For Slate, Torie Bosch reports:
One of the primary problems with math education today, according to Arthur T. Benjamin, is that the sequence of courses leads students in the wrong direction. “For the last 200 years, the mathematics that we’ve learned starts with arithmetic and algebra, and everything we do after that is taking us toward one subject, calculus. I think that is the wrong mathematical goal for 90 percent of our students,” he says. “We’re now living in an age of information and data, and the mathematics that will be most relevant to our daily lives is probability and statistics.” Only some professions require calculus. Everyone reads—and many misunderstand—media reports about health, science, and the environment that contain statistics. Better literacy in probability and stats would benefit everyone.
Nazareth’s mathematics program de-emphasizes rote learning and instead encourages the integration of numerical, graphical, and symbolic approaches to problem solving. Mathematics is more than a collection of recipes for solving equations; in fact, there often may be multiple correct answers to complex problems. The key is to teach Nazareth students critical thinking, which they will then use and apply in their future careers, whether as mathematicians, math educators, or any other profession involving the mastery of math skills.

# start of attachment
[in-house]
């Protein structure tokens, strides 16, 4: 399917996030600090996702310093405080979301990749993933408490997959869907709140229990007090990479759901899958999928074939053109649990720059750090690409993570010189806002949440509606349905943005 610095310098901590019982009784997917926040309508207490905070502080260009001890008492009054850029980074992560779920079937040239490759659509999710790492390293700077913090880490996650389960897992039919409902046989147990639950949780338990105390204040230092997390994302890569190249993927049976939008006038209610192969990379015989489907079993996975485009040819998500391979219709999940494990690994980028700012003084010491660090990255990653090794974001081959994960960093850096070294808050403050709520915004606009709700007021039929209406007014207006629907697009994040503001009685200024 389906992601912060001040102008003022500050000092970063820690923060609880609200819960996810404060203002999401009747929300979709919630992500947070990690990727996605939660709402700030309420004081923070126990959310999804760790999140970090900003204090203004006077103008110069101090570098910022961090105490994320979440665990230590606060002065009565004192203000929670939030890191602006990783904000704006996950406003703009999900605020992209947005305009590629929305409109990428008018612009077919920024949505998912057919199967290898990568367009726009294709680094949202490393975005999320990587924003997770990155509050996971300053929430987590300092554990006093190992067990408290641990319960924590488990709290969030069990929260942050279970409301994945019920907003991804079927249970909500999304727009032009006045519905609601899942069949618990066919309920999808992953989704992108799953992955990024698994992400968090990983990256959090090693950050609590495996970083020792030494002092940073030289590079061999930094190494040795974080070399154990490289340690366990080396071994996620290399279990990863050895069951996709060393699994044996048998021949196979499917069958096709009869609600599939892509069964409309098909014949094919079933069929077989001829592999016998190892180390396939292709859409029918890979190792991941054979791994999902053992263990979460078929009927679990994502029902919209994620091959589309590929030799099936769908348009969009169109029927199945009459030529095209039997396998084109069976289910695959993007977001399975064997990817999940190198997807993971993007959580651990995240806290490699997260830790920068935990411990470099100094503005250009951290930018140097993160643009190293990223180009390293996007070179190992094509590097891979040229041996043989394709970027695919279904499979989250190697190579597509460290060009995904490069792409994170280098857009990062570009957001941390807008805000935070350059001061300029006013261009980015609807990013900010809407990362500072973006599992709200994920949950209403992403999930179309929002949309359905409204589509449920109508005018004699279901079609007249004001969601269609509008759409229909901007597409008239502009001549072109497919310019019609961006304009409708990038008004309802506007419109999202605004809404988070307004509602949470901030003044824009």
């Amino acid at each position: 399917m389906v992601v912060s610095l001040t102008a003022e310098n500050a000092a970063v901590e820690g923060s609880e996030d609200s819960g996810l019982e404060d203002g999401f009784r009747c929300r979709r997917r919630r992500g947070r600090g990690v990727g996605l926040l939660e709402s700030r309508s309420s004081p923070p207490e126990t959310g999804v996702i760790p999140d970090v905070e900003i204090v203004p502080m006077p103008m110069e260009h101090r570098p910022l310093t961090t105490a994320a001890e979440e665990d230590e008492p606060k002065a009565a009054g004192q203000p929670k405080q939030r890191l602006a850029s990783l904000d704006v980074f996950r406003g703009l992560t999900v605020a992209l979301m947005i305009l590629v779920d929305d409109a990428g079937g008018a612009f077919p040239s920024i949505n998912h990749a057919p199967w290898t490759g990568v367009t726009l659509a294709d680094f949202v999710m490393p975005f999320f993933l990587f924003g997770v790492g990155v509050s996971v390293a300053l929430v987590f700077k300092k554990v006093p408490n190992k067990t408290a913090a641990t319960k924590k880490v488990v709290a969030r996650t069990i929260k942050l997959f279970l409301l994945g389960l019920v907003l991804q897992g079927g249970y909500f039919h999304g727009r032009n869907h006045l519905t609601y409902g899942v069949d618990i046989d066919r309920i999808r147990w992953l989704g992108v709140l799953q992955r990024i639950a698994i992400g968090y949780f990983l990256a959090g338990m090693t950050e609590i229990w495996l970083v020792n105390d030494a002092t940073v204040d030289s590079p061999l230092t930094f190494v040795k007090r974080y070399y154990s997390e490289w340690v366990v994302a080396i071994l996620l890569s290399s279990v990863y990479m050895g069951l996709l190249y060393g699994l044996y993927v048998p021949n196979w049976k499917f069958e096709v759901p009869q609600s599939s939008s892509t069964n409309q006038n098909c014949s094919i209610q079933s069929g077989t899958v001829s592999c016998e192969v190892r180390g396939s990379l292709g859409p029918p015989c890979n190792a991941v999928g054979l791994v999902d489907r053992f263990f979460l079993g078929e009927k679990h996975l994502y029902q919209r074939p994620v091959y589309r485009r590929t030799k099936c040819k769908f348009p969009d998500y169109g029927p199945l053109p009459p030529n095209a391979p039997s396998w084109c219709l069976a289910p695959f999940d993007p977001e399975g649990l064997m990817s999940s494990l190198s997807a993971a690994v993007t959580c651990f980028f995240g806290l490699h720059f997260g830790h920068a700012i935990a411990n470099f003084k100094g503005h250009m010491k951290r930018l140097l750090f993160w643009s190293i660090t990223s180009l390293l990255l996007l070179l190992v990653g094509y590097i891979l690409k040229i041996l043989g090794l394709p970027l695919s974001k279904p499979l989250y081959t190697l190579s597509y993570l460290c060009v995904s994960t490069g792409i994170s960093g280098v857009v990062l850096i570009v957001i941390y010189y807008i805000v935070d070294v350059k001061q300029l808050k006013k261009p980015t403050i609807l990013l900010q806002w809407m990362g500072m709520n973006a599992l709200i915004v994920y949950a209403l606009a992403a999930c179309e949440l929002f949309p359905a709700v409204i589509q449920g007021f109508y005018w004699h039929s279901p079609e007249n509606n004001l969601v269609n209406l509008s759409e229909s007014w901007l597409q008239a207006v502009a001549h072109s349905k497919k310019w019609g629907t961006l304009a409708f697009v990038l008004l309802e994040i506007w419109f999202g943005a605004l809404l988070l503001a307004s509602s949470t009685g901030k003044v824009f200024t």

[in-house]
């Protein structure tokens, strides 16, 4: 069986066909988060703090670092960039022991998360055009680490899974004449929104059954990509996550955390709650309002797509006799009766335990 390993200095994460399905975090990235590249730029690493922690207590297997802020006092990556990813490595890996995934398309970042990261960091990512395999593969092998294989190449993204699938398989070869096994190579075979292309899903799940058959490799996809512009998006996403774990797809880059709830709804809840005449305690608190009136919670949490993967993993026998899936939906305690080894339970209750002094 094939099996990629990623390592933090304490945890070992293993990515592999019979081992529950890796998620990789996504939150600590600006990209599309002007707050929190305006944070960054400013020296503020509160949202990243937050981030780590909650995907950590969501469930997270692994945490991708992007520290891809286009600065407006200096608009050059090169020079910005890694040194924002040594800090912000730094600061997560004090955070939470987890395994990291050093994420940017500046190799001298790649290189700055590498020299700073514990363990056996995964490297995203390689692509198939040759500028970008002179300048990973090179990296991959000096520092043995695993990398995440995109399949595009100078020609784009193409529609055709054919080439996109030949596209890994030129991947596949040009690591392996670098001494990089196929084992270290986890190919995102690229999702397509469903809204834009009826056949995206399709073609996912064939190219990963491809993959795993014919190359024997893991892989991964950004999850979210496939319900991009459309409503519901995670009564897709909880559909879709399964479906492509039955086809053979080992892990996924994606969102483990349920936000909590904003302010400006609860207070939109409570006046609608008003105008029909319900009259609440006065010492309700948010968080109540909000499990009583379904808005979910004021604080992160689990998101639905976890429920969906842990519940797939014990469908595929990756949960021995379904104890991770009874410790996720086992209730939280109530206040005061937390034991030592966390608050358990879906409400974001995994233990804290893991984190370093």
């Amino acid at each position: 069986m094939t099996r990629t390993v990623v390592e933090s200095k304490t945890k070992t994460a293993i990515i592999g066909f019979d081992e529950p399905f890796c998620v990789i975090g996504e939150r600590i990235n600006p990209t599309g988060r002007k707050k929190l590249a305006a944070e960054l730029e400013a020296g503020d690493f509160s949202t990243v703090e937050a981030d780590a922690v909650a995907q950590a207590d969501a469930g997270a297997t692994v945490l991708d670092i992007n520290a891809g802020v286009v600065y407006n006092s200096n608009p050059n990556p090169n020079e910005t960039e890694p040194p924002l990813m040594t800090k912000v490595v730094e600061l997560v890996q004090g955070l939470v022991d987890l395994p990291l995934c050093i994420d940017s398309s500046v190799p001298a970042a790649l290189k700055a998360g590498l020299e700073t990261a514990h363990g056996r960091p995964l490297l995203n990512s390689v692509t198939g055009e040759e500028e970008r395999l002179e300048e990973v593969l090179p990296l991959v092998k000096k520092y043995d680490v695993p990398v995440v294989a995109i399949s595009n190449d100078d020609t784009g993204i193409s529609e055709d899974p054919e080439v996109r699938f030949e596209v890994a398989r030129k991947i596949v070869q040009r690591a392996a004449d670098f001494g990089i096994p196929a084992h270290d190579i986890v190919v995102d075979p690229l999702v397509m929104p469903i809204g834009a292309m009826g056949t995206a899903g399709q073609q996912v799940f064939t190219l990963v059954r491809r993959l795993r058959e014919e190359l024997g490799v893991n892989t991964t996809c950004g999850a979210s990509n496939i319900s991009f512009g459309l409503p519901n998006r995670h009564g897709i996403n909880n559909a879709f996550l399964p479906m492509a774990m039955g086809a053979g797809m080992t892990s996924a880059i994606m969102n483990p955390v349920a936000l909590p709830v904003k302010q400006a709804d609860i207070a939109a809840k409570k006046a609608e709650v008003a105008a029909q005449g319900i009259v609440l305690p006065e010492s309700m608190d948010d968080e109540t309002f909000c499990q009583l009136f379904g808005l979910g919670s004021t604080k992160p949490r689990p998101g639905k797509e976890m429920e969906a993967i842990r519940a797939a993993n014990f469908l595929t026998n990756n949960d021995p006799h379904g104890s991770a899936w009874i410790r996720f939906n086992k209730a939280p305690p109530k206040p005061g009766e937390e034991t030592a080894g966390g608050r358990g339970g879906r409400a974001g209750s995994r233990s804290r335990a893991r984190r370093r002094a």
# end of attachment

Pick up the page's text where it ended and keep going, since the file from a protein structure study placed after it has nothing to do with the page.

Because of the interdisciplinary nature of a Nazareth education, many non-math majors take mathematics courses during their time at the College. The new Integrated Center for Math and Science will further enhance Nazareth’s ability to provide a challenging math education for math majors and non-majors alike. And for all students, the math department offers the Elliot Mathematics Center, a space dedicated to free peer-tutoring service for students having difficulty with mathematical skills.
For more information about–and current news from–Nazareth’s department of mathematics, visit naz.edu/math/student-news-events